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Starting July 1st of this year, women in Tennessee who use drugs during pregnancy can be charged with assault. I have worked with children who were born with drugs in their system, and it is as if their mother’s have put a permanent roadblock to their success. As a child advocate, this law makes sense to me. As a woman, it terrifies me.
Every year, thousands of babies are born with drugs in their systems. Long-term health implications include low birth weight, risk of developmental problems, mental retardation, and seizures, among others. From a financial standpoint, the average hospital bill for a child born exposed to drugs is close to $60,000, and ongoing health issues will keep piling up. Babies born exposed to drugs often enter the child welfare system, which has it’s own extensive host of problems and costs.
That said, criminalizing drug use during pregnancy is the wrong fix. First of all, as critics of the law have pointed out, it makes women who are drug addicts less likely to come forward for treatment. It also encourages pregnant women to terminate a pregnancy they might otherwise have carried to term or give birth outside of a hospital where a baby might not be tested. This explains why every major medical organization has denounced the criminalization of drug use by pregnant women.
Criminalizing what a woman does to her own body has dire consequences for a woman’s right to privacy and her right to control her own body. It opens the door to other kinds of controls. What about when a pregnant woman eats deli meat or soft cheese? Bacteria in deli meats and soft cheeses can cause miscarriage, should the law control what a pregnant woman can eat? What about a woman who takes a hot bath or drink a glass of wine? A hot bath can cause stress to the fetus and alcohol consumption can cause Fetal Alcohol Syndrome, should the law control otherwise legal behavior just for pregnant women?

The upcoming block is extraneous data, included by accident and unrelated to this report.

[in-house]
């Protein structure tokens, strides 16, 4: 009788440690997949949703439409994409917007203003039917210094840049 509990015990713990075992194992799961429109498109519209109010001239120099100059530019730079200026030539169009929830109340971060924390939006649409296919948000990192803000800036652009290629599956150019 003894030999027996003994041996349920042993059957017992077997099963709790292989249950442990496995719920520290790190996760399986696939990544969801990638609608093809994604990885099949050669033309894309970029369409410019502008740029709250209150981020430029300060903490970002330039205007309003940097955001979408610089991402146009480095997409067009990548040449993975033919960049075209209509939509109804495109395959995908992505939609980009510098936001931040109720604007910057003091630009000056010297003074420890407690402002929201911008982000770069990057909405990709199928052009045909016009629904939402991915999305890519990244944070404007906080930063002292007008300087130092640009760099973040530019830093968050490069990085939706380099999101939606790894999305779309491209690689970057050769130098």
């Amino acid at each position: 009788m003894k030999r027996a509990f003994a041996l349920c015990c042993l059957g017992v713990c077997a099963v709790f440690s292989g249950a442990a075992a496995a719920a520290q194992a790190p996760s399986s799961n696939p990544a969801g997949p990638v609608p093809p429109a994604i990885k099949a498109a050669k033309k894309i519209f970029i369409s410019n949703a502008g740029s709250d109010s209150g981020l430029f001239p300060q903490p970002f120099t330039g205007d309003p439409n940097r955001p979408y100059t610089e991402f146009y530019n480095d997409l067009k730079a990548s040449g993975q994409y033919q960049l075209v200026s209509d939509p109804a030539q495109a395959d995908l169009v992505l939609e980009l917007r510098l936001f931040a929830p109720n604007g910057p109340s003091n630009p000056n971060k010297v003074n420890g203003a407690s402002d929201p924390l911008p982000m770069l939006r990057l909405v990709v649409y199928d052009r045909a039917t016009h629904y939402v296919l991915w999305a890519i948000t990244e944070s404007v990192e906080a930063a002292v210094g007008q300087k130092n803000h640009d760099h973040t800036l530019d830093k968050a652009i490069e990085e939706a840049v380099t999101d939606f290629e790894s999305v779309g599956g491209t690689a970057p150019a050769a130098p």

Interestingly enough, the first woman arrested under the new law was charged under a reading that would require an expansion of the law. The law provides “a woman may be prosecuted for an assaultive offense for the illegal use of a narcotic drug while pregnant, if her child is born addicted to or harmed by the narcotic drug and the addiction or harm is a result of her illegal use of a narcotic drug taken while pregnant.” The law specifically allows prosecution for assault for the illegal use of a narcotic. The first woman arrested under the new law, Mallory Loyola, was arrested for using meth (an amphetamine, not a narcotic). Nonetheless, she was charged with assault, an offense that carries a fine of up to $2,500 and up to one year in jail. The fact that the very first woman charged under the law used a drug that isn’t even a narcotic indicates that Tennessee law enforcement has a broad view of what kinds of drugs should count under the new law. The nation is watching to see how the courts will respond.